Helping Your Clients Overcome Negative Self-Assessments
We all know that our thinking plays a huge role in how we feel in our lives. Most of us also know however that simply repeating affirmations rarely changes anything in our experience of life.
In this conversation with ontological coach Alan Seiler we explore how language creates our world, how to help clients create new scripts (that actually work) and how to integrate them into their physiology.
What is ontological coaching
Ontology is the study of the nature of existence or the nature of being. How we are as a being is very influential in driving our behavior, and for this reason “way of being” is what ontological coaching focusses on.
One of the things that has a huge impact on our way of being is the meaning we assign to things, which as humans is something we necessarily do – we’re wired to desire meaning, fulfilment and purpose. If we want change in our lives, it’s an indication that the meaning we’re living from isn’t working for us.
Our experience is created and composed via three main domains: language, emotions and physiology. These function as a coherent whole, so if change is going to last it has to be made in all three domains.
How language shapes our world
Language can be seen as a process that constantly generates our reality. We can’t not live in language – the way we listen, speak and write is always generating what’s real for us. In order to create change then, we must learn to be close observers of our language.
New ways of using language can create great shifts in clients. One of the ways we can start to help them in this is by sharing distinctions to help them observe their language and facilitate their noticing what way of being is available to them depending on what words they’re using around a situation or relationship.
Working with self-doubt
One of the most common complaints from people is that they are holding themselves back from following what brings them meaning or purpose due to lack of sufficient confidence or worthiness. These thoughts are treated as fact and this is where the work begins.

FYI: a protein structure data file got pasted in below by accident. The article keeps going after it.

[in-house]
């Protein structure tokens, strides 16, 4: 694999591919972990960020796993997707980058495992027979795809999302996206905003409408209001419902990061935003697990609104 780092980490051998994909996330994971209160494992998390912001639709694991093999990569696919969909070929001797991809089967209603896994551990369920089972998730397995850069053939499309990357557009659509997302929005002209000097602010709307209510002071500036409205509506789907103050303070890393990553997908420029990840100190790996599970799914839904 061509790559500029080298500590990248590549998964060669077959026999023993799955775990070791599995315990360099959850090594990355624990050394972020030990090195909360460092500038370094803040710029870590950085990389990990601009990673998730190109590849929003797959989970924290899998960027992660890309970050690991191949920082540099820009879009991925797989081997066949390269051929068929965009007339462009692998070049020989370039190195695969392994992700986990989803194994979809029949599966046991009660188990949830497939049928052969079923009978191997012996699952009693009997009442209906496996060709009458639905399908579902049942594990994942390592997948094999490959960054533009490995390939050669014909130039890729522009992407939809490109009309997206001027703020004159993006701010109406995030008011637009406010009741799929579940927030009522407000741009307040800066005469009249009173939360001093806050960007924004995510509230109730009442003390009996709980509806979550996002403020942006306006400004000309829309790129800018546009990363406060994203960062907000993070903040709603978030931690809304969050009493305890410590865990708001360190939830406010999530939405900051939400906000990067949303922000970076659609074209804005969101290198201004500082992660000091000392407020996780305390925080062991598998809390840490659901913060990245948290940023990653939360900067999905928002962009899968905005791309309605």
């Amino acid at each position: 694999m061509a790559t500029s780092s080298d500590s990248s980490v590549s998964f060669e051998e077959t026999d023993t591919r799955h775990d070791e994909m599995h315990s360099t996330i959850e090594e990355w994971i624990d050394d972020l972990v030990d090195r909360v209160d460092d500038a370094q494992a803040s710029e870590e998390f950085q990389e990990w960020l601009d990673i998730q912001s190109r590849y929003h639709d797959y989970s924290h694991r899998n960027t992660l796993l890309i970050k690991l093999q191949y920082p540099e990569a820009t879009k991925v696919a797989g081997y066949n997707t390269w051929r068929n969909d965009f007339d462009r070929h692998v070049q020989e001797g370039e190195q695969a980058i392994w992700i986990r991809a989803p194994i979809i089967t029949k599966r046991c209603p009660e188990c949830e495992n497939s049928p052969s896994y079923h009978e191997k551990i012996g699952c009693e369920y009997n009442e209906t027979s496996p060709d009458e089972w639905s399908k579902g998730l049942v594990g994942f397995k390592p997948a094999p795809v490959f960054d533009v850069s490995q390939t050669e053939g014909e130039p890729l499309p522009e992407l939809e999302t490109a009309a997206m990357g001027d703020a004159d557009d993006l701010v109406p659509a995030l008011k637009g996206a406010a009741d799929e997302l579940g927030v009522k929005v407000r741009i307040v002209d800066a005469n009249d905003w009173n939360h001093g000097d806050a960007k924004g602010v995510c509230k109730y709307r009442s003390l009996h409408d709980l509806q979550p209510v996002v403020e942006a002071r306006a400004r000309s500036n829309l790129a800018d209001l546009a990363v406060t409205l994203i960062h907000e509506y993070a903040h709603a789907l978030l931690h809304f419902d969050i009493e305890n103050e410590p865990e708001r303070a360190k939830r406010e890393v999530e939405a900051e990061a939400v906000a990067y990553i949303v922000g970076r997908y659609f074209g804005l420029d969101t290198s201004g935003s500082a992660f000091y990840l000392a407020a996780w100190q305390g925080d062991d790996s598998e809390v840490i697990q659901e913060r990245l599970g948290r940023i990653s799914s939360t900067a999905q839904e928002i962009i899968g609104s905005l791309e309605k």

Alan’s process is threefold: First, uncover the core negative self-assessments (not good enough, not worthy etc.). This is the background script of the person’s way of being.
Second, have them check if there is any substance to their negative beliefs. This helps them see how they’ve been treating them as fact without that being so. They then notice the unhelpfulness of these thoughts and at this point you can orient them to a new script that would work better for them.
Third, create a new script. Now they have new language but the new thought still needs to become embodied. Here you can have the client stand up, speak the new script, notice their own voice tonality and physiology and adjust until they feel in alignment.
5 questions to change beliefs
These five questions are the process Alan uses to help clients release old belief and open to new ones:
- What purpose is served for you by having this negative assessment?
- In which areas of your life is this assessment relevant?
- What standards does your assessment work off?
- What facts support your assessment?
- What facts do not support your assessment?
Further questions to support the insights from this process being integrated fully are: “Do you fully and genuinely give yourself permission to this way of thinking about yourself from now on?” and “Is there anyone you feel you need to get permission from?”
Eliminating objections (wherever they come from) is crucial in order to remove all barriers to the clients’ new way of being.